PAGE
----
TransAtlantic Cyber Security Summit - Observations
November 27-28, the Georgia Tech Research Institute and the US Office of Naval Research Global held the TransAtlantic Cyber Security Summit in Dublin, Ireland. The agenda can be found at http://www.siliconrepublic.com/events/event/2927-transatlantic-cyber. There were approximately 60 attendees from Europe and the US. The presenters were some of the top cyber security people from the academic and defense communities. As is so often the case, I was the only speaker from the industrial control systems (ICS) community. Again, as usual, much of what I had to say was new as most of the attendees only knew of ICS through the amorphous term "SCADA". There were a number of points I felt were important:
- Georgia Tech gave a very interesting presentation on malware. They stated that there are immense numbers of malware created daily (hundreds of thousands). Not all of it is new, but repackaged or simply recompiled. They showed that many anti-malware products can identify the initial malware, but once it is recompiled, the existing anti-malware software doesn't recognize it. This is consistent with a presentation at last year's ICS Cyber Security Conference about malware (in this case Conficker) on a control system network that was not identified by the up-to-date McAfee Anti-Virus software.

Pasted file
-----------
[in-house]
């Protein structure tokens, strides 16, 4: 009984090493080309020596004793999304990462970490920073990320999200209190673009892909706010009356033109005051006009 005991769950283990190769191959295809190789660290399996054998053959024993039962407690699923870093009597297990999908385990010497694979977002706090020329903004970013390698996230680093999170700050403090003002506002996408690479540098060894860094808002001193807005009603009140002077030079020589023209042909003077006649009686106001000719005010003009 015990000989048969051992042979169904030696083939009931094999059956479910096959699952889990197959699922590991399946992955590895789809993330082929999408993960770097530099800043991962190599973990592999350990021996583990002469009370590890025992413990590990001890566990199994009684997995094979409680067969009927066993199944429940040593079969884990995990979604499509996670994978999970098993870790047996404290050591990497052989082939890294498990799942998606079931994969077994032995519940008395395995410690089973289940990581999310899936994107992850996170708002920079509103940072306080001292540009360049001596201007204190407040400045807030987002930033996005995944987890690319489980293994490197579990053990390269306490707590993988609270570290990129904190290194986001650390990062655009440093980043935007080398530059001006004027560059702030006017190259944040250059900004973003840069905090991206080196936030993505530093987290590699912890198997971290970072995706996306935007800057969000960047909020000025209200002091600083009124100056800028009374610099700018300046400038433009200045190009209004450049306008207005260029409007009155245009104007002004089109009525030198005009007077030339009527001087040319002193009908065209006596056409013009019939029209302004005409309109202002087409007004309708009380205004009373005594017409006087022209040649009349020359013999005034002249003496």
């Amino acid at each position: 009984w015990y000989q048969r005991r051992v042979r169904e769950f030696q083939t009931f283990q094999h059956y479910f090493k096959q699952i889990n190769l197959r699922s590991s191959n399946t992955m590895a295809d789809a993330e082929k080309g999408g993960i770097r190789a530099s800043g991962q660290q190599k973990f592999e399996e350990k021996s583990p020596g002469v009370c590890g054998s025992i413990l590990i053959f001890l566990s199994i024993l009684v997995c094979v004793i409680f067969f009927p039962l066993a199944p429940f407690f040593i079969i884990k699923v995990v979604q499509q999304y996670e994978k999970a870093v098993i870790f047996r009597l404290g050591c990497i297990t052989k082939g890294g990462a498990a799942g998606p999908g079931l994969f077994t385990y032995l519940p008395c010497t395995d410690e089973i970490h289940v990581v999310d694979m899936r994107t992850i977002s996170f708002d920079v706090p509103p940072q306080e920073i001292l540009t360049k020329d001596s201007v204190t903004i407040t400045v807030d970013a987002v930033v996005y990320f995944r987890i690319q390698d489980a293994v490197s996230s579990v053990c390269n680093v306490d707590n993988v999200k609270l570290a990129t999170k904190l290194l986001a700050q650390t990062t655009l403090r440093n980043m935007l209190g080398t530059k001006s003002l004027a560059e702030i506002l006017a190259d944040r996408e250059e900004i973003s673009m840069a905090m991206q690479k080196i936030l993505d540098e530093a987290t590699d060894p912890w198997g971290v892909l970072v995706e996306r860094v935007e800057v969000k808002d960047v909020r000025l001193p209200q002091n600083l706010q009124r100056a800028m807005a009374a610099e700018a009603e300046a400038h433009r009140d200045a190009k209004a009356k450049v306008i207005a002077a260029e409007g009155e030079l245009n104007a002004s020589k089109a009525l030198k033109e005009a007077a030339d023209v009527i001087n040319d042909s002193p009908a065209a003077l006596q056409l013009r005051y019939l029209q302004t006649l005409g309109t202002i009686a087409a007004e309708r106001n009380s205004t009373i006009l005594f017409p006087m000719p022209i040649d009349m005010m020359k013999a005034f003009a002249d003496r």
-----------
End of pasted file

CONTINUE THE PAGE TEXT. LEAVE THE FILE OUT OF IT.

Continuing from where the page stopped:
- The level of understanding of ICS was not very high. One of the attendees who was responsible for performing vulnerability assessments of his facilities told me he did not address SCADA as he assumed SCADA was "an isolated system in the corner". Another Compusec manager said SCADA was not yet in scope for his organization.
- The second World Cyber Security Technology Research Summit - Belfast 2012 (http://www.csit.qub.ac.uk/News/Events/Belfast2012/) had no ICS attendance. When I asked why, I was told the ICS organizations they contacted were not interested. This is similar to the lack of ICS organizational attendance at the 2010 East-West Cyber Security Summit.
Following my presentation, there appeared to be a new appreciation and significant concern about the state of critical infrastructure protection.